Upon interviewing Post’s Mar-a-Lago superintendant, Jimmy Griffin, Chung learned that Post gave a good friend, a socialite who had fallen on hard times, a job as her personal Christmas shopper. “Wherever the woman traveled, she bought gifts that she sent back to Mar-a-Lago. “

These were token-type present: scarves, picture frames, cocktail napkins, fancy paper party hats.

“Closer to the holidays, Marjorie’s friend was given a room to work from at Mar-a- Lago, and she would write up a list of what would go to whom. Then the presents were wrapped and sent.”

Life might have been hard, but Palm Beach’s settlers found time to celebrate the holidays, too.  A 1979 Palm Beach Life “PB Dateline” article lists Christmas gifts given in 1891, recorded in an old ledger from Palm Beach’s first store, Edward Brelsford’s general store.

Mrs. F. E. Brown bought herself a pair of shoes for $2.25, and a collar for her husband at $1.25. E.N. Dimick bought currants, candy, shirts, two toilet brushes, one looking glass, one rattle, one violin, a picture frame, three handkerchiefs and a tiny copper kettle. He came back Christmas morning for a belt and a pair of drawers. George Lainhard bought olives, a picture frame, five pounds of flour and a rubber ball. Also that morning, R.R. McKormick bought six cigars and L.D. Hillhouse picked up a box of candy (for his wife?) for 30 cents and a rifle for himself, $16. John Climmson was the last Christmas Day shopper. He purchased candy, drawers, a shirt, coat and vest, socks, shoes, pants, suspenders, buttons, and then, from the look of his bill, went straight to Christmas service, the best-dressed man in church.

So Gift Givers, if you don’t have a personal shopper, don’t fret. Whether it’s a mansion or jewels, a thoughtful trinket, a pair of suspenders, an umbrella, or whatever the heart-of-your-heart desires, a shop on the Island (has always had and) will most likely have it, except for maybe the drawers…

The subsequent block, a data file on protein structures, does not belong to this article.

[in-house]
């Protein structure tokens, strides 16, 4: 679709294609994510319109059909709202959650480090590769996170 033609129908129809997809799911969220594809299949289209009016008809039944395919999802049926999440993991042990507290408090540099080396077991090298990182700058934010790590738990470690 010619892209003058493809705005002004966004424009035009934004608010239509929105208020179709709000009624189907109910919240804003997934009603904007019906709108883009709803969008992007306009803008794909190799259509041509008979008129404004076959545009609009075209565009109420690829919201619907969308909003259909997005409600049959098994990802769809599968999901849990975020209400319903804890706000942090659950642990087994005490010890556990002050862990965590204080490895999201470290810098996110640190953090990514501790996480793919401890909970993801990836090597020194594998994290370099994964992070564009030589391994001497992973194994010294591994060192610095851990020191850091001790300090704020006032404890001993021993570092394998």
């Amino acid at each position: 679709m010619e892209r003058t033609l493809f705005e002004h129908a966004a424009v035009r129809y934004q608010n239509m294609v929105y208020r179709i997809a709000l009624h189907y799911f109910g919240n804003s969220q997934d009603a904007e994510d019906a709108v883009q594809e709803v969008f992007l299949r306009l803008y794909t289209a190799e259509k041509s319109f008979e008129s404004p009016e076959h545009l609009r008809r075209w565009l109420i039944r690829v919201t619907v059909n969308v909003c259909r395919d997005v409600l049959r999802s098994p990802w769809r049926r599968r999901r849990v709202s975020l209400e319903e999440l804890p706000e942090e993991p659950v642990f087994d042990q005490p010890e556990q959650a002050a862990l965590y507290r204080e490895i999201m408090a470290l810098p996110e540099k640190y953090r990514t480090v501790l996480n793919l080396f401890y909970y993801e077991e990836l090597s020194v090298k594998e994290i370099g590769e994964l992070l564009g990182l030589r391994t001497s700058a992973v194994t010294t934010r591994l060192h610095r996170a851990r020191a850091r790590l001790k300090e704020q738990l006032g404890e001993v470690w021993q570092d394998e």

This year’s trends:

Taking the temperature of gift giving in general, people are in high spirits for the holidays, according to a report by the American Affluence Research Center. 89% of the women and 72% of men surveyed expect  to receive a holiday gift this year. Popular items on their gift lists include some form of currency (gift card, cash or check – 46%). Clothing (36%) comes in second.  Books, CDs and DVDs (16%), jewelry (14%), iPad or similar tablet (13%), and sports equipment (13%) also made the wish list.

Spending is “up,” too, according to the Harrison Group and American Express Publishing’s 2013 Holiday Forecast.

Specific holiday spending trends include:

  • Total U.S. consumer spending on gifts this holiday season is estimated at $71.3 billion: 7.7% higher than last year’s forecast of $66.3 billion.
  • The 90% are expected to spend $50.6 billion, up 7.4% from last year’s forecast ($47.1 billion)
  • The Top 10% (affluent and wealthy consumers) are expected to spend $20.7 billion, up 8% from 2012’s forecast ($19.1 billion)

Jim Taylor, vice chairman of the Harrison Group and the study’s director observed, “While holiday shopping will be conservative among the Top 10%, it appears that the 90% are opening their wallets as they return to more traditional holiday spending patterns after a dismal end to last year’s holiday season. The group to really watch is the Core Affluent.  They are growing in size, boosting their spend and getting more and more comfortable with luxury brands as they do so.”

Written for the Palm Beach Daily News “Holiday Gift Guide”